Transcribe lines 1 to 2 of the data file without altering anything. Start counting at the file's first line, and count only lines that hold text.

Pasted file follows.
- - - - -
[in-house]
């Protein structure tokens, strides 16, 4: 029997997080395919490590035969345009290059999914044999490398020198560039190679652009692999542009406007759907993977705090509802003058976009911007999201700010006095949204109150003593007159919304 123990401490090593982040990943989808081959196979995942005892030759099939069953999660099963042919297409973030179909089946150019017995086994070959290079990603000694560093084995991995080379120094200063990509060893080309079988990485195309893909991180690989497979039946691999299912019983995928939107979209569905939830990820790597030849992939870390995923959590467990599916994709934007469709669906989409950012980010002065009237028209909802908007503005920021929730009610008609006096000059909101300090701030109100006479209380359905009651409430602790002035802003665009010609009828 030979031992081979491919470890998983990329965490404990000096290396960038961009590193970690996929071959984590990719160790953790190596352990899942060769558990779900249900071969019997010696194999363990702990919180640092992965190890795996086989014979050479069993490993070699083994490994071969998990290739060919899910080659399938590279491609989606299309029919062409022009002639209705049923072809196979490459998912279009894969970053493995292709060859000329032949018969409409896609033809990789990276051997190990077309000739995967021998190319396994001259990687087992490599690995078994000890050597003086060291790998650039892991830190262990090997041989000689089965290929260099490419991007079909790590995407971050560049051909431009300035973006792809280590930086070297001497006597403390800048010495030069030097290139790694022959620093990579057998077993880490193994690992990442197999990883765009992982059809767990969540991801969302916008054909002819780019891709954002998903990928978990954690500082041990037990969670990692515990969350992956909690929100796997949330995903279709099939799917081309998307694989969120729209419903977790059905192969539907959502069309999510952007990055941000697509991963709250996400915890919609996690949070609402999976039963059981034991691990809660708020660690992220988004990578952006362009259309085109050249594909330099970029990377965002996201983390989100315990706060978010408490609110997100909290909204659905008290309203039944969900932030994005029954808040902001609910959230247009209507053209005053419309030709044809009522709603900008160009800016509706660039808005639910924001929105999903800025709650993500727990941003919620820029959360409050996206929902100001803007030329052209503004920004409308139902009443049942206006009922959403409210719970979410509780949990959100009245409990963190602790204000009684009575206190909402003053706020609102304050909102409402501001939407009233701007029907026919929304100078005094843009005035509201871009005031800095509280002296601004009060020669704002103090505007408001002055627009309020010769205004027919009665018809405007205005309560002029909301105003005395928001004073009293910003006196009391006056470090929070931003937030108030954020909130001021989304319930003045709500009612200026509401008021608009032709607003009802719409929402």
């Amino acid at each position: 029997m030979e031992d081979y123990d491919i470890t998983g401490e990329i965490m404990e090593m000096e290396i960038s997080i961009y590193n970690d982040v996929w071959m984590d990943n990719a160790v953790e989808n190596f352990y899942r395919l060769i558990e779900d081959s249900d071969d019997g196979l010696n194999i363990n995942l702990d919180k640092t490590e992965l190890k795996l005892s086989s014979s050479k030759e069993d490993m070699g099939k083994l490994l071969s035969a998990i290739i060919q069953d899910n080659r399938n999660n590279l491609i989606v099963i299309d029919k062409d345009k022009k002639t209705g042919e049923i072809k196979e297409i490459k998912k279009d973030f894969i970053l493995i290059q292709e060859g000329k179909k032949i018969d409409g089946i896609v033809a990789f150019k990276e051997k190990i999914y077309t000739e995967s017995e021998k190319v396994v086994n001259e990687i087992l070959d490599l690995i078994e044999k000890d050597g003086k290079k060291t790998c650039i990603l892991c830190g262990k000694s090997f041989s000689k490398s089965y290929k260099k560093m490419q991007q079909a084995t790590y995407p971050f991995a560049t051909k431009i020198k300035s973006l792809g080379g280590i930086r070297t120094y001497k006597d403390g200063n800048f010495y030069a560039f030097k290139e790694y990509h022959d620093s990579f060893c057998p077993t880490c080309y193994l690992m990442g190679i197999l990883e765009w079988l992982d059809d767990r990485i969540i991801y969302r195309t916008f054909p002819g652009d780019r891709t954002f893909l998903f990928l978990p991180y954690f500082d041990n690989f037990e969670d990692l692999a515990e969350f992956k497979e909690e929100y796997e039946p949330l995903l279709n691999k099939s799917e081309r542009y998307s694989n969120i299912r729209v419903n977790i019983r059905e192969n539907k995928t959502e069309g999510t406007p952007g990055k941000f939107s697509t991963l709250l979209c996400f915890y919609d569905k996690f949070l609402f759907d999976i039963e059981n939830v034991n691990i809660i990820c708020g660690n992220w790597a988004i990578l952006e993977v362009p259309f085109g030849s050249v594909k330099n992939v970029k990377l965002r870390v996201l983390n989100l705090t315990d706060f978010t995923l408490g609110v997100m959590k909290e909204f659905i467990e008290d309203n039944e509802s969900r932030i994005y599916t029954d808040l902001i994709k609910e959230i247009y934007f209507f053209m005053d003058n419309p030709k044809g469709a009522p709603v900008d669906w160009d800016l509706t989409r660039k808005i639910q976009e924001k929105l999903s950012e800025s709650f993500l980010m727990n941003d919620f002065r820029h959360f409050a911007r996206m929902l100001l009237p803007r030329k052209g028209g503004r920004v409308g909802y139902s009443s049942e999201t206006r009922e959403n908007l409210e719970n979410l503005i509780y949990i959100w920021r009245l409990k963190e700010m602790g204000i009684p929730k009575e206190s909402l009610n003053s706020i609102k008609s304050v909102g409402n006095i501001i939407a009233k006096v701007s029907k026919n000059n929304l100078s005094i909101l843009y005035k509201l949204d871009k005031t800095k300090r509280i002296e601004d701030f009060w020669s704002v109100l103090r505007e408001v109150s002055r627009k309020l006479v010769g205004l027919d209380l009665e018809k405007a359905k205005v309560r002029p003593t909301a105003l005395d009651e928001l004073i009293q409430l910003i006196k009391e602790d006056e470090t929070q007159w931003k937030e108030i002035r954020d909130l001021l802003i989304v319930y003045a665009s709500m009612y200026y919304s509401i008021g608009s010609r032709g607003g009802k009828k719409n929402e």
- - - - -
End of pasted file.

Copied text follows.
[in-house]
């Protein structure tokens, strides 16, 4: 029997997080395919490590035969345009290059999914044999490398020198560039190679652009692999542009406007759907993977705090509802003058976009911007999201700010006095949204109150003593007159919304 123990401490090593982040990943989808081959196979995942005892030759099939069953999660099963042919297409973030179909089946150019017995086994070959290079990603000694560093084995991995080379120094200063990509060893080309079988990485195309893909991180690989497979039946691999299912019983995928939107979209569905939830990820790597030849992939870390995923959590467990599916994709934007469709669906989409950012980010002065009237028209909802908007503005920021929730009610008609006096000059909101300090701030109100006479209380359905009651409430602790002035802003665009010609009828 030979031992081979491919470890998983990329965490404990000096290396960038961009590193970690996929071959984590990719160790953790190596352990899942060769558990779900249900071969019997010696194999363990702990919180640092992965190890795996086989014979050479069993490993070699083994490994071969998990290739060919899910080659399938590279491609989606299309029919062409022009002639209705049923072809196979490459998912279009894969970053493995292709060859000329032949018969409409896609033809990789990276051997190990077309000739995967021998190319396994001259990687087992490599690995078994000890050597003086060291790998650039892991830190262990090997041989000689089965290929260099490419991007079909790590995407971050560049051909431009300035973006792809280590930086070297001497006597403390800048010495030069030097290139790694022959620093990579057998077993880490193994690992990442197999990883765009992982059809767990969540991801969302916008054909002819780019891709954002998903990928978990954690500082041990037990969670990692515990969350992956909690929100796997949330995903279709099939799917081309998307694989969120729209419903977790059905192969539907959502069309999510952007990055941000697509991963709250996400915890919609996690949070609402999976039963059981034991691990809660708020660690992220988004990578952006362009259309085109050249594909330099970029990377965002996201983390989100315990706060978010408490609110997100909290909204659905008290309203039944969900932030994005029954808040902001609910959230247009209507053209005053419309030709044809009522709603900008160009800016509706660039808005639910924001929105999903800025709650993500727990941003919620820029959360409050996206929902100001803007030329052209503004920004409308139902009443049942206006009922959403409210719970979410509780949990959100009245409990963190602790204000009684009575206190909402003053706020609102304050909102409402501001939407009233701007029907026919929304100078005094843009005035509201871009005031800095509280002296601004009060020669704002103090505007408001002055627009309020010769205004027919009665018809405007205005309560002029909301105003005395928001004073009293910003006196009391006056470090929070931003937030108030954020909130001021989304319930003045709500009612200026509401008021608009032709607003009802719409929402």